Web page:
The Commission of Fine Arts on Thursday approved the concept of the revised Frank Gehry design for the Dwight D. Eisenhower Memorial but asked its creators to return with more details about the plan’s landscaping, statuary, pathways and lighting.
Members of the panel — one of two government agencies that must approve the memorial plan before construction can begin — described the edited version of Gehry’s design as a “stronger project” and a “substantial improvement” over the previous one, which the CFA had already accepted.
The new design removes two smaller stainless steel tapestries on the east and west sides of the four-acre site along Independence Avenue to improve the views of the Capitol from Maryland Avenue and to strengthen the park’s relationship with the surrounding buildings.
The longer tapestry — with images of Kansas farmland — continues to define the site’s southern perimeter. The revision also retains two free-standing columns (previously, four columns supported the two tapestries) at the northern corners.
Craig Webb of Gehry Partners likened the plan’s “layering of spaces” to the Lincoln Memorial, which the designers used as a guide to move visitors from busy street-scape to contemplative memorial. At the park’s center will be statuary honoring Ike’s service as World War II general and as the nation’s 34th president. There’s also a statue of Eisenhower as a youth.
“The removal of the side panels is brilliant,” CFA member Alex Krieger said. “The two columns are important, although I still have questions about their size and material. They do actually help define the perimeters of the park.”
But Commissioner Elizabeth Plater-Zyberk disagreed, saying the design “can live without the two individual columns, which are objects rather than space enclosures.”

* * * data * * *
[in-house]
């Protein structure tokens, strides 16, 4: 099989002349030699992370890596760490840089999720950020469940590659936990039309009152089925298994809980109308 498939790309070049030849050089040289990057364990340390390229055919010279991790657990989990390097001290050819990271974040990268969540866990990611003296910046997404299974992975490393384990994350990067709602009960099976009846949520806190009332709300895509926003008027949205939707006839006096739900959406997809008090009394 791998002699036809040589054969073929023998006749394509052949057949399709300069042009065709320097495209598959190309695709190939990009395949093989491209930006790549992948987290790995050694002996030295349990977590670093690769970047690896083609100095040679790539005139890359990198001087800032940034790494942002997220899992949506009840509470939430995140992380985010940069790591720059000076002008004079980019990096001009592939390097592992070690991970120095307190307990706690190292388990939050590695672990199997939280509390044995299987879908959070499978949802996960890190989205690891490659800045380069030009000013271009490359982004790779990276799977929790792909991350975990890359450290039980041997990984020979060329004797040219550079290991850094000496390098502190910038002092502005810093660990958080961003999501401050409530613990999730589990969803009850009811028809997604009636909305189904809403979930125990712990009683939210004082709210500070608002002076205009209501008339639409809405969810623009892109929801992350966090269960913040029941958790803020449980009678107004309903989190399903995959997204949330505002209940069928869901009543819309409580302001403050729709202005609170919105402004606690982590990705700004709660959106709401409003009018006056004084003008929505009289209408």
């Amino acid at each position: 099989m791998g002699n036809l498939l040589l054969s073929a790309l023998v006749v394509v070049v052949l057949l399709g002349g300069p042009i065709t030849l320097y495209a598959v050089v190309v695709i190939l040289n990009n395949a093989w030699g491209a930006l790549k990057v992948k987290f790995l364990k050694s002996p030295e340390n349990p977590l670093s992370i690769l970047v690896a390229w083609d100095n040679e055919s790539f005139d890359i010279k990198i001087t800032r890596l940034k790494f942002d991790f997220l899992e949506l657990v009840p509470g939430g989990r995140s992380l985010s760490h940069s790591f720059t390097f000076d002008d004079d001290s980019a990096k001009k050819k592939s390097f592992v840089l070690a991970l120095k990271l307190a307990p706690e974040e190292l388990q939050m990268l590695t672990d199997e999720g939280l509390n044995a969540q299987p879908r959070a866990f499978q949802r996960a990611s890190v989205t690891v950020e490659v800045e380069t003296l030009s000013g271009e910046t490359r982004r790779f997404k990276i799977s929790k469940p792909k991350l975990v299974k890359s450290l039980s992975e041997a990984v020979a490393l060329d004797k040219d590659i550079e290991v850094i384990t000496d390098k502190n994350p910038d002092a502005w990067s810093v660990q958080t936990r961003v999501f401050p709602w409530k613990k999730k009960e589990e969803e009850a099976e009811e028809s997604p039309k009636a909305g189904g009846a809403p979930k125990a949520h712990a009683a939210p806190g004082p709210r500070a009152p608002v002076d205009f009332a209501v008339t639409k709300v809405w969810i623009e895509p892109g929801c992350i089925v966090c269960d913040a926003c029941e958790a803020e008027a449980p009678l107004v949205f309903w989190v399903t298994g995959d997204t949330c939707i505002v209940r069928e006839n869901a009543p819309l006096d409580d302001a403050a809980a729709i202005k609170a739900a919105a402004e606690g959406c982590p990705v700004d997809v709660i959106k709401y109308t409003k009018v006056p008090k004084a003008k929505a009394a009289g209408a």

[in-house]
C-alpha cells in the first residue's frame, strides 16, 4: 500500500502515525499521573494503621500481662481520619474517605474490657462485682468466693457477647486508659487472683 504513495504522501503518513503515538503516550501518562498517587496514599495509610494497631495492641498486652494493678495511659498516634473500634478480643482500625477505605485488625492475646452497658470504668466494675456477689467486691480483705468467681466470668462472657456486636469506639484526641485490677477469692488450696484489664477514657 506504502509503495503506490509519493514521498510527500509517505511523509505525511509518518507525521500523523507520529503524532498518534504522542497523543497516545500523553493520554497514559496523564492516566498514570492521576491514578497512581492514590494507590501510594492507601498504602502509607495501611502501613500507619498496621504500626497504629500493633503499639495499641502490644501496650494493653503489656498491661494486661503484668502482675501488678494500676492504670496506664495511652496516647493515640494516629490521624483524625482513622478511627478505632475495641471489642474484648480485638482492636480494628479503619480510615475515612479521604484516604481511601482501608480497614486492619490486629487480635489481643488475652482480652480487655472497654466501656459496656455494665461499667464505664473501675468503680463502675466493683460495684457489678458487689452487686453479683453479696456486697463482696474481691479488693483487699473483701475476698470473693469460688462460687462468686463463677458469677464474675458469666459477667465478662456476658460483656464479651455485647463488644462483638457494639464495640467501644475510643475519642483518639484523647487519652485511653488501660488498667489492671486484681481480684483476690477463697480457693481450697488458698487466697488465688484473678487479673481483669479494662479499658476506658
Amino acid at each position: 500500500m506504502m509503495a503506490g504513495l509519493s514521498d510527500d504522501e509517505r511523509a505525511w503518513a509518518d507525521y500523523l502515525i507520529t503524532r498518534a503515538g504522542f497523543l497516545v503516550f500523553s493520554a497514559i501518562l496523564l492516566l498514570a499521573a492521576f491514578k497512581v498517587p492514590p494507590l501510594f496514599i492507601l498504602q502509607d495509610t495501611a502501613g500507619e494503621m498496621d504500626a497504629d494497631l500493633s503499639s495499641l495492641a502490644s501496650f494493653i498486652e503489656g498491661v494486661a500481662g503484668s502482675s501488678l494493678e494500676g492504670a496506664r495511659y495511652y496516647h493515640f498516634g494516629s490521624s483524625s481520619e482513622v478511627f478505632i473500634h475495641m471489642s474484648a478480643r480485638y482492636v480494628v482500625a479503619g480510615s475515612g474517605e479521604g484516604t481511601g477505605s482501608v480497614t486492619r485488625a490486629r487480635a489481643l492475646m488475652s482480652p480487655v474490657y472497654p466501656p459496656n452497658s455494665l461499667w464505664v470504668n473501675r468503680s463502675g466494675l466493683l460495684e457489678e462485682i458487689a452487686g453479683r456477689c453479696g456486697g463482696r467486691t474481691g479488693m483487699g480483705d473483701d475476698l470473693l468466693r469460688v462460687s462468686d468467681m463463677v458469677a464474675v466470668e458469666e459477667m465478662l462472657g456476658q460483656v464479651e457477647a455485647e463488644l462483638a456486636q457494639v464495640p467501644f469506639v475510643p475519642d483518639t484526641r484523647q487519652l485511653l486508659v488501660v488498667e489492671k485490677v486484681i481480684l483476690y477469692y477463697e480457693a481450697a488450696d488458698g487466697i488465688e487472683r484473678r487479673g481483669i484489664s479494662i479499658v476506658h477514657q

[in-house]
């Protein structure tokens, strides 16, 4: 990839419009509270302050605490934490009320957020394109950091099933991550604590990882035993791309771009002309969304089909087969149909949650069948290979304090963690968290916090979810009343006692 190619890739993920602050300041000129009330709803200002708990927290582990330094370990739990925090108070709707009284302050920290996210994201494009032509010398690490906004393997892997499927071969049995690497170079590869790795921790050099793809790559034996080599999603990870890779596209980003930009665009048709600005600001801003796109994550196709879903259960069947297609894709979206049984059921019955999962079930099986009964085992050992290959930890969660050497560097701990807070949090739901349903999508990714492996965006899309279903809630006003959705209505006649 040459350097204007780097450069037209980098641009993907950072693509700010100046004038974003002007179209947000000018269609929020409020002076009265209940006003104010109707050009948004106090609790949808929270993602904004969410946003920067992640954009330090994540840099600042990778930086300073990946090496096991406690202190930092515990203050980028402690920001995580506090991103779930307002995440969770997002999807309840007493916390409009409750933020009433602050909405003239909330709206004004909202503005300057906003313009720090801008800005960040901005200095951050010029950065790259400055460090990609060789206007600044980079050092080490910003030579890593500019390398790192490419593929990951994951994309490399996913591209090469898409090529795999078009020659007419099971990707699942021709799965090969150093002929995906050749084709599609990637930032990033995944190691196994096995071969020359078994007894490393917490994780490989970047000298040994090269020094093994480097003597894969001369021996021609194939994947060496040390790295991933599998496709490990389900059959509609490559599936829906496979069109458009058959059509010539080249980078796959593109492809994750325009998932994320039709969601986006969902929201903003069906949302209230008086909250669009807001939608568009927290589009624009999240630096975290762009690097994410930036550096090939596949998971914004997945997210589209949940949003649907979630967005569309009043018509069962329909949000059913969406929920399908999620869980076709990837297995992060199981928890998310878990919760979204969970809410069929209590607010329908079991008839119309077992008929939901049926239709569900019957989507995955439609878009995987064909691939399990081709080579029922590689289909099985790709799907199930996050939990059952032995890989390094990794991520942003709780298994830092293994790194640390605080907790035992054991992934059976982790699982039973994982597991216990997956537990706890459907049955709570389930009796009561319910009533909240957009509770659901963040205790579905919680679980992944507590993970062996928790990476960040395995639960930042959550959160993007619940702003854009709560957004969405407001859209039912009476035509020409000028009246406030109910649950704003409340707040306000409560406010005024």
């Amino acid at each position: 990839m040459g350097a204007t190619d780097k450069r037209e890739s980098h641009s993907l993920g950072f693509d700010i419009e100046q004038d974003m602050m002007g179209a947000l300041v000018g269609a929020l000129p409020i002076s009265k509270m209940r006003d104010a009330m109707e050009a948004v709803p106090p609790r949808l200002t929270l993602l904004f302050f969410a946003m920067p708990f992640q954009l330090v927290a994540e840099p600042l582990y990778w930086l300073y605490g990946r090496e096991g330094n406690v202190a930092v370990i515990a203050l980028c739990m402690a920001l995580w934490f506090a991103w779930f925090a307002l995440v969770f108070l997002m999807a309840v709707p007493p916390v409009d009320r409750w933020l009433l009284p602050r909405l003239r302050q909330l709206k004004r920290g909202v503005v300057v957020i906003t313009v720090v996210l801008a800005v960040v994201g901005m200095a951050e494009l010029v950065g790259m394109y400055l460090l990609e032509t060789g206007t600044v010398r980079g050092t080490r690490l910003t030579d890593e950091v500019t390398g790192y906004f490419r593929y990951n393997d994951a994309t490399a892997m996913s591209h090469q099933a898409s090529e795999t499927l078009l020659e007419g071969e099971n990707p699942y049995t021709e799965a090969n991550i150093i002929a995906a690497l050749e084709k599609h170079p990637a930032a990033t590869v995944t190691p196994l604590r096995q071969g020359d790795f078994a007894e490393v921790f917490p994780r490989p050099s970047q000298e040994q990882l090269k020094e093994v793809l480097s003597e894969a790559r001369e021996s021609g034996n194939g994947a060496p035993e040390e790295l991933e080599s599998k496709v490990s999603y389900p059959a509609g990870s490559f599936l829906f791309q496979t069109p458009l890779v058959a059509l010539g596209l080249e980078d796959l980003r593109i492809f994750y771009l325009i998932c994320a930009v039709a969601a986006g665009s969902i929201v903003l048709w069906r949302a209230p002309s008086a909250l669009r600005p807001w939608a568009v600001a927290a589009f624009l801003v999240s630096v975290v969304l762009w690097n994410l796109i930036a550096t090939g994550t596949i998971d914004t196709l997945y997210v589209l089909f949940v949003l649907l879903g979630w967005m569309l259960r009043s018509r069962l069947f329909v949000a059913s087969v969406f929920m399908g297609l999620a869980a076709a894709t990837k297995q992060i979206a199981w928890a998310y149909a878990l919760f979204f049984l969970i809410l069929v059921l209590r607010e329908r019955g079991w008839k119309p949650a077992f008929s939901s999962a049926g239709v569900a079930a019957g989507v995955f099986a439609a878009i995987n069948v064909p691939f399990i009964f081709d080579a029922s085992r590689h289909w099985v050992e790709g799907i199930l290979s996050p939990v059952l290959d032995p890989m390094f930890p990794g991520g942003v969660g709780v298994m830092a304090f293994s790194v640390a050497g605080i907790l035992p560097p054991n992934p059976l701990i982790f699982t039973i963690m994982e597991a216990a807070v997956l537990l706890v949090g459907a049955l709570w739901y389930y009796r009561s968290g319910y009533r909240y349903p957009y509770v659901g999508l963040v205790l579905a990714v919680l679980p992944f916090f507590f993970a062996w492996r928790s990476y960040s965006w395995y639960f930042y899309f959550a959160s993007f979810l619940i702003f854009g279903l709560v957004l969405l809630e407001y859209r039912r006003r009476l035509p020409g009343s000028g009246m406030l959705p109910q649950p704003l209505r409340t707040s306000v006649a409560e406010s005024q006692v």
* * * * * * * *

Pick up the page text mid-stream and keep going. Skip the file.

Gehry’s modernist approach — as seen in the original and this smaller version — has been widely criticized since it was introduced more than three years ago. Eisenhower’s granddaughters weighed in again last month in a letter to the memorial commission that said the revised design “does not address the major problems” they and others have.
The panel heard from four members of the public who also were critical of new version, which received preliminary approval from the National Capital Planning Commission earlier this month by a vote of 10 to 1. The commission had denied approval of the original plan in April.
Webb and members of the Eisenhower Memorial Commission pledged to return to the CFA as early as next month to present a detailed description of the design’s statues, quotations, pathways and tree selection.
Following the vote, Eisenhower Memorial Commission Chairman Rocco Siciliano issued a statement celebrating Gehry’s ability to respond to “the many stakeholders in this process while still maintaining the power and integrity of his design.”